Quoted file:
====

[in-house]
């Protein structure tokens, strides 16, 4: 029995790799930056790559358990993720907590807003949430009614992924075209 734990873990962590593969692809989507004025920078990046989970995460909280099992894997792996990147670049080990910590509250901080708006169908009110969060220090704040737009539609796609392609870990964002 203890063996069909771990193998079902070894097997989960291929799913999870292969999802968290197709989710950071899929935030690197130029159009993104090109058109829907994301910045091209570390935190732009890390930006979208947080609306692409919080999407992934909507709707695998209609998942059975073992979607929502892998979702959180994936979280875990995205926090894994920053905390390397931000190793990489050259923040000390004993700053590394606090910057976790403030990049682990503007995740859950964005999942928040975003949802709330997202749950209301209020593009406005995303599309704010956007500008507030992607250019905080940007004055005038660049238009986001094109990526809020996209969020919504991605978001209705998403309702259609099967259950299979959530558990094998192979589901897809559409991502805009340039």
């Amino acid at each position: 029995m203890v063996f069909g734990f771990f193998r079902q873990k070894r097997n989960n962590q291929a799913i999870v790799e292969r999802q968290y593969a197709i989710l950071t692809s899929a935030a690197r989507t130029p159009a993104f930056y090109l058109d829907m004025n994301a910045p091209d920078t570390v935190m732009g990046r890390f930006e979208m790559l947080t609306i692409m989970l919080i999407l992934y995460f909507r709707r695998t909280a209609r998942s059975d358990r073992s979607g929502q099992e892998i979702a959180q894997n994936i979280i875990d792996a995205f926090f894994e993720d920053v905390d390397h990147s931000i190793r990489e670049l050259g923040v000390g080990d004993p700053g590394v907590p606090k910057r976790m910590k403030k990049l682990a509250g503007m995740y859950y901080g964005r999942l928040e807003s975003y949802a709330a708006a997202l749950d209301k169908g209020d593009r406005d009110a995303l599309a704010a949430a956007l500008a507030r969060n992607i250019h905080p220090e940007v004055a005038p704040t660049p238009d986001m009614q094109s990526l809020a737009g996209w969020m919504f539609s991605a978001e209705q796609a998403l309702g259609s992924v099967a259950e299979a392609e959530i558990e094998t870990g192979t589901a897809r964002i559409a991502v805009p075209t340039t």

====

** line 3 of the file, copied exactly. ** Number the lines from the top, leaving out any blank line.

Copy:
């Amino acid at each position: 029995m203890v063996f069909g734990f771990f193998r079902q873990k070894r097997n989960n962590q291929a799913i999870v790799e292969r999802q968290y593969a197709i989710l950071t692809s899929a935030a690197r989507t130029p159009a993104f930056y090109l058109d829907m004025n994301a910045p091209d920078t570390v935190m732009g990046r890390f930006e979208m790559l947080t609306i692409m989970l919080i999407l992934y995460f909507r709707r695998t909280a209609r998942s059975d358990r073992s979607g929502q099992e892998i979702a959180q894997n994936i979280i875990d792996a995205f926090f894994e993720d920053v905390d390397h990147s931000i190793r990489e670049l050259g923040v000390g080990d004993p700053g590394v907590p606090k910057r976790m910590k403030k990049l682990a509250g503007m995740y859950y901080g964005r999942l928040e807003s975003y949802a709330a708006a997202l749950d209301k169908g209020d593009r406005d009110a995303l599309a704010a949430a956007l500008a507030r969060n992607i250019h905080p220090e940007v004055a005038p704040t660049p238009d986001m009614q094109s990526l809020a737009g996209w969020m919504f539609s991605a978001e209705q796609a998403l309702g259609s992924v099967a259950e299979a392609e959530i558990e094998t870990g192979t589901a897809r964002i559409a991502v805009p075209t340039t």